We further highlight that there is a high risk of the Sensex dropping to as low as 22K, as the odds appear to be in favour of a continued yuan devaluation. The combination of a enfeebled banking system, a sliding real estate sector and a PM determined to reset the way the Indian economy works makes India a risky investment destination. To mitigate this risk, we recommend that investors focus on financially robust, market leading franchises which are trading at sensible valuations.

Simple NIFTY options trading strategy

This is one of my favorite plays on nifty options and takes advantage of time decay.

The trade is to short nearest call and buy the next call above in the series (100 point gap). Here the view is of limited upsides. This works best when premium difference is 40-50 points.

This is an example of a trade I took on Friday.

August 29, 2015

Bitcoin Interest Grows in India From Cross-Border Payments and Corporate Support

Tech giants including Microsoft and IBM have been supporting Bitcoin startups, conferences, accelerators and developers in India. The efforts of these companies are beginning to pay off, as India has seen a gradual increase in the number of developers and freelancers in the Bitcoin ecosystem.

“There is lot of interest from freelancers in India who suddenly are now getting bitcoins from U.S.-based companies, and then they scramble to understand what is bitcoin,” Indian Bitcoin startup Blockonomics founder Shiva Sitamraju told Bitcoin Magazine.

Why QE4 Is Inevitable

Why have global markets reacted so violently to Chinese developments over the last two weeks? 
There is a strong case to be made that it is neither the sell-off in Chinese stocks nor weakness in the currency that matters the most. 
Instead, it is what is happening to China’s FX reserves and what this means for global liquidity. Starting in 2003, China engaged in an unprecedented reserve-accumulation exercise buying almost 4trio of foreign assets, or more than all of the Fed’s QE program’s combined (chart 1). The global impact was indeed equivalent to QE: the PBoC printed domestic money and used the liquidity to buy foreign bonds. Treasury yields stayed low, curves were flat, and people called it the “bond conundrum”.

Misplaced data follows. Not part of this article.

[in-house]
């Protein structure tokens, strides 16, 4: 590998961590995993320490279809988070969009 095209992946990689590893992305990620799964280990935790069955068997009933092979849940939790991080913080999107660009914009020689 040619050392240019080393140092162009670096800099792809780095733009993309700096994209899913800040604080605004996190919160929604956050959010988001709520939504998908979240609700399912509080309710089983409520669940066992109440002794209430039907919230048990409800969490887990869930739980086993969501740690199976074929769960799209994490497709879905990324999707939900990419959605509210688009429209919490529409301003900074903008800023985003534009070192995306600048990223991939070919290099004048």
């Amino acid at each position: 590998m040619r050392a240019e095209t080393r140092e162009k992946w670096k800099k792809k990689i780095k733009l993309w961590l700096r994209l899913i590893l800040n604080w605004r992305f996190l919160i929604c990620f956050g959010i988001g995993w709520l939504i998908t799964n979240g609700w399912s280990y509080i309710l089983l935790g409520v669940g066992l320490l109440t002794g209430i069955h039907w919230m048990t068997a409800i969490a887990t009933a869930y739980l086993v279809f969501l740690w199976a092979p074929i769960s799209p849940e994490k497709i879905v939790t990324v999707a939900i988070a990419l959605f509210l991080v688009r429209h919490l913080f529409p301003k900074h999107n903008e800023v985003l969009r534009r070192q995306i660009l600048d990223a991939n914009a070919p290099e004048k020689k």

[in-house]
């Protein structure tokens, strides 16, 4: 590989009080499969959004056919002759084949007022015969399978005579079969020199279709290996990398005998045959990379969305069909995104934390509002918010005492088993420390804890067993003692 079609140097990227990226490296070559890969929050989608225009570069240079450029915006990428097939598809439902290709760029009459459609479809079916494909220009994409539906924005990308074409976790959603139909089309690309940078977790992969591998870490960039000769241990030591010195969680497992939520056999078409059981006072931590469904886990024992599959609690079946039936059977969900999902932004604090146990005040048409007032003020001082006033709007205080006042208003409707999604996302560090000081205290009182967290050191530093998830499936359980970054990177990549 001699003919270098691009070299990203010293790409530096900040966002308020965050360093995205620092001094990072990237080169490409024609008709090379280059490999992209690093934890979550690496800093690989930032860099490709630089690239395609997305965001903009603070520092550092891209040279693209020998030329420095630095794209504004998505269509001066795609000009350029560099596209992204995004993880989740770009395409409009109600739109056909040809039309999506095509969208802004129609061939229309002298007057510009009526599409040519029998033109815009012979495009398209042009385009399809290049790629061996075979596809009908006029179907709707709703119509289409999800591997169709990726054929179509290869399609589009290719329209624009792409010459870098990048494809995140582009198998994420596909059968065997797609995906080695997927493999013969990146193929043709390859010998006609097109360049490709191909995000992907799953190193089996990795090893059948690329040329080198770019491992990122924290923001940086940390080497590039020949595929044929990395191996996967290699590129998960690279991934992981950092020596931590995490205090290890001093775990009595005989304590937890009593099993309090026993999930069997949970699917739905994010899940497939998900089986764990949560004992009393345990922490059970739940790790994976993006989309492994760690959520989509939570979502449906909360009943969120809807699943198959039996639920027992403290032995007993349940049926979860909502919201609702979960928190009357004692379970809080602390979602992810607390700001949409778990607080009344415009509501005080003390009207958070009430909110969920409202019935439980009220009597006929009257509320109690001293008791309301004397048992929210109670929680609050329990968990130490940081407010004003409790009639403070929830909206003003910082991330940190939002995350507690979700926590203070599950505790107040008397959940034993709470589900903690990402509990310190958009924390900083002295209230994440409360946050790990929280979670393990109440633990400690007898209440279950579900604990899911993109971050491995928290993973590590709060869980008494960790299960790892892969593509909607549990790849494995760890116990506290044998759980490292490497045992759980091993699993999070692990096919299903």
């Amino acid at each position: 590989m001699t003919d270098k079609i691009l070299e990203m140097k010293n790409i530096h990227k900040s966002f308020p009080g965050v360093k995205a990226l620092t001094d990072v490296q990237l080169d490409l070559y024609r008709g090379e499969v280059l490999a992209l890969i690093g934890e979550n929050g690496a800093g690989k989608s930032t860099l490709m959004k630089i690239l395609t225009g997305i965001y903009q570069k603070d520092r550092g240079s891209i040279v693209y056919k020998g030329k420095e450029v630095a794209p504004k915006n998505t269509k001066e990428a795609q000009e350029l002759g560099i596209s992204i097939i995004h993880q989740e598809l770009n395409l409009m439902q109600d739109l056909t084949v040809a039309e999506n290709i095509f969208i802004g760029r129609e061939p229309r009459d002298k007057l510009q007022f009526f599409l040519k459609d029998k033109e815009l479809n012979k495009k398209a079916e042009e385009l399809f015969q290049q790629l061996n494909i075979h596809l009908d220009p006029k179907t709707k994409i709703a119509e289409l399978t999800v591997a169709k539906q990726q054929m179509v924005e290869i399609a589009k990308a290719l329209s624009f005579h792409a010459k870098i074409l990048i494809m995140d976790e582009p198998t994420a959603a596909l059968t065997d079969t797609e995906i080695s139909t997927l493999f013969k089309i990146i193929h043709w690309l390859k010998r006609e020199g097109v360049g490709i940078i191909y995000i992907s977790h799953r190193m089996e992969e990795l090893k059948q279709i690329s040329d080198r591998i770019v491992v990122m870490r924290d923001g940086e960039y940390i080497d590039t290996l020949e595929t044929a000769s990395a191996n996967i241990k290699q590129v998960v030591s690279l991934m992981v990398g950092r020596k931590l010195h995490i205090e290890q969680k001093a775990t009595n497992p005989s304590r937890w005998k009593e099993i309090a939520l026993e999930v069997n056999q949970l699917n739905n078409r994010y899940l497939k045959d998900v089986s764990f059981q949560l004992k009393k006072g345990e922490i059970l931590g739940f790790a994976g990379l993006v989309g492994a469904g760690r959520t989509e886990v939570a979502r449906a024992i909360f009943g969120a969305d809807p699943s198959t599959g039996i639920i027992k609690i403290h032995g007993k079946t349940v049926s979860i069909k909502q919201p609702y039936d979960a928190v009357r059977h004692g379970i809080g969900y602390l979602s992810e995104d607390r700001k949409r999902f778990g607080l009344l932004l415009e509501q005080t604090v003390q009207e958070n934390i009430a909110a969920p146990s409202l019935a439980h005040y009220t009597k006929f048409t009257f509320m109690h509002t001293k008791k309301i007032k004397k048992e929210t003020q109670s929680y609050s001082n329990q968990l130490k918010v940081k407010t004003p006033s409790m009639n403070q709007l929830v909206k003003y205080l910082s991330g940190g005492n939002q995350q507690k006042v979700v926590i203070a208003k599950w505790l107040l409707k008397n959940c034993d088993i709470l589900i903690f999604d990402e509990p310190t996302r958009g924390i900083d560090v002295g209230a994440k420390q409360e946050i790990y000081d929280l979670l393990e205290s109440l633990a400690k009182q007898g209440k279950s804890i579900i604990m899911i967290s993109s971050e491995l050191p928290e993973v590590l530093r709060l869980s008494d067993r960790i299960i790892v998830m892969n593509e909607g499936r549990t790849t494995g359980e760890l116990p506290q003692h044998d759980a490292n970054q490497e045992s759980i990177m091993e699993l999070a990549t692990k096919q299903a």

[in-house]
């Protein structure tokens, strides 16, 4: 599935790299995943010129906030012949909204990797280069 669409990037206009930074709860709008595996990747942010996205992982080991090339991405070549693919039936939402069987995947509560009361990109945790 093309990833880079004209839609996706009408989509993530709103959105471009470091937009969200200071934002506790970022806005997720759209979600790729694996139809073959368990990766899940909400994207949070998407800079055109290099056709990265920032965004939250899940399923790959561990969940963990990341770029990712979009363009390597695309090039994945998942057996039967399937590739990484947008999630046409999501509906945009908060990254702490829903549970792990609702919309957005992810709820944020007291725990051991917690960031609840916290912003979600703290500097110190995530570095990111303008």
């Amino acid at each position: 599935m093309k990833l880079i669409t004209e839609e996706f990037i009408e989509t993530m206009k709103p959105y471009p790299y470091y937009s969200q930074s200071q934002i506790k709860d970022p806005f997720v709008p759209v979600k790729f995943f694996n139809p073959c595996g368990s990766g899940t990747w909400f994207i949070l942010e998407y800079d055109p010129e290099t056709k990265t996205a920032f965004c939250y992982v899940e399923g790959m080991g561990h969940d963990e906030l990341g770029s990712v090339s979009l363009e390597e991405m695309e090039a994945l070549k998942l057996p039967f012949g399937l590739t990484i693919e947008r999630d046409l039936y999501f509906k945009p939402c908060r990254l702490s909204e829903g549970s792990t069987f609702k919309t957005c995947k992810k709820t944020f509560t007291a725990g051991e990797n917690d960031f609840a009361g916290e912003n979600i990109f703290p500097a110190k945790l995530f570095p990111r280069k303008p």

Fast forward to today and the market is re-assessing the outlook for China’s “QE”. The sudden shift in currency policy has prompted a big shift in RMB expectations towards further weakness and correspondingly a huge rise in China capital outflows, estimated by some to be as much as 200bn USD this month alone. In response, the PBoC has been defending the renminbi, selling FX reserves and reducing its ownership of global fixed income assets. The PBoC’s actions are equivalent to an unwind of QE, or in other words Quantitative Tightening (QT).
What are the implications? For global risk assets, they are clearly negative –global liquidity is falling. For fixed income, the impact on nominal yields is ambivalent because private safe-haven demand for bonds may offset central bank selling. But real yields should move higher, inflation expectations lower, and there should be steepening pressure on curves. This is indeed how markets have responded over the last two weeks: as if the Fed has announced it is unwinding its balance sheet!